David Vance National Media Strategist Ph: o: 202.736.5712 c: 240.605.8600 firstname.lastname@example.org
on January 31, 2017
The Trump Administration’s recent Executive Order (EO) on regulations is ill-conceived, unnecessary, and dangerous. The Executive Orders lack meaningful specificity, leaving consumers, advocates and policy makers in the dark. The EO’s “two for one” provision creates an arbitrary mandate to undo time-tested safeguards. Moreover, the “regulatory budget” binds the hands of the policy experts in government who use the best data available to fashion rules in the public interest.
This Executive Order is unwarranted and undirected. This has nothing to do with making government more efficient; it is an ideological assault against the public interest.
Of particular concern, the EO may impact independent regulators such as the FCC. Time and again the citizens of our nation have stood up for strong public interest safeguards to hold Big Cable and Big Telecoms accountable. They fought for, and won, historic Open Internet (“net neutrality”) protections. They want an agency that can maintain and enforce them, and craft strong new rules to respond to abuses as they arise.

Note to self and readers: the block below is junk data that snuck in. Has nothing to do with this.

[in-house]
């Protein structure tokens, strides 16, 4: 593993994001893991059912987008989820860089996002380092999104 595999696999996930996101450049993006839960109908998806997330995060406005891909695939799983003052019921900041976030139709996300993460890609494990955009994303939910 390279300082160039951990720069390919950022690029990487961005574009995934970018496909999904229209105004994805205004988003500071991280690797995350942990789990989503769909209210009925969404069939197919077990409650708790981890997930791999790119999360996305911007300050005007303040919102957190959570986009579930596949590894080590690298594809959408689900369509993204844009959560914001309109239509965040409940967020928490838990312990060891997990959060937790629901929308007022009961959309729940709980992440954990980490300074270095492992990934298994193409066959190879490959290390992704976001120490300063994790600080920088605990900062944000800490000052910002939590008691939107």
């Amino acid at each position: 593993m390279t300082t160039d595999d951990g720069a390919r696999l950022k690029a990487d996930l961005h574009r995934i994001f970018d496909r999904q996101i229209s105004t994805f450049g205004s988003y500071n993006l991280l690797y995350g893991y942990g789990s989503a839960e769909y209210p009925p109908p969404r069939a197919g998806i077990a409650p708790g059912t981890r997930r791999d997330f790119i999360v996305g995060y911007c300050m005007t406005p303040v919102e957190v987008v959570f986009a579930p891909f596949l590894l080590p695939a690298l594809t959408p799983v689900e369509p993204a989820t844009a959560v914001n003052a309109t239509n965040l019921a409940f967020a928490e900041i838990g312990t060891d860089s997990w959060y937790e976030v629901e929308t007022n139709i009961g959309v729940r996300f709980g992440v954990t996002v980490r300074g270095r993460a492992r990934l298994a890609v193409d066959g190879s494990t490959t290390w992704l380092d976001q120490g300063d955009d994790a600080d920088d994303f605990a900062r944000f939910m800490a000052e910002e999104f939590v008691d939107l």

The two-for-one measure is blatantly contrary to law, common sense administrative procedures, and the public good. If, as is altogether possible, the 'independent' FCC's new leadership embraces the Trump plan, who will choose which regs go by the board? Just the chairman? Won't we need an expensive and time-consuming rule-making for each one?
This is what government by billionaires and special interests looks like. Consumers, hang on to your wallets!
Common Cause is a nonpartisan grassroots organization dedicated to upholding the core values of American democracy. We work to create open, honest, and accountable government that serves the public interest; promote equal rights, opportunity, and representation for all; and empower all people to make their voices heard in the political process.
Office: Common Cause National
Tags: Executive Ethics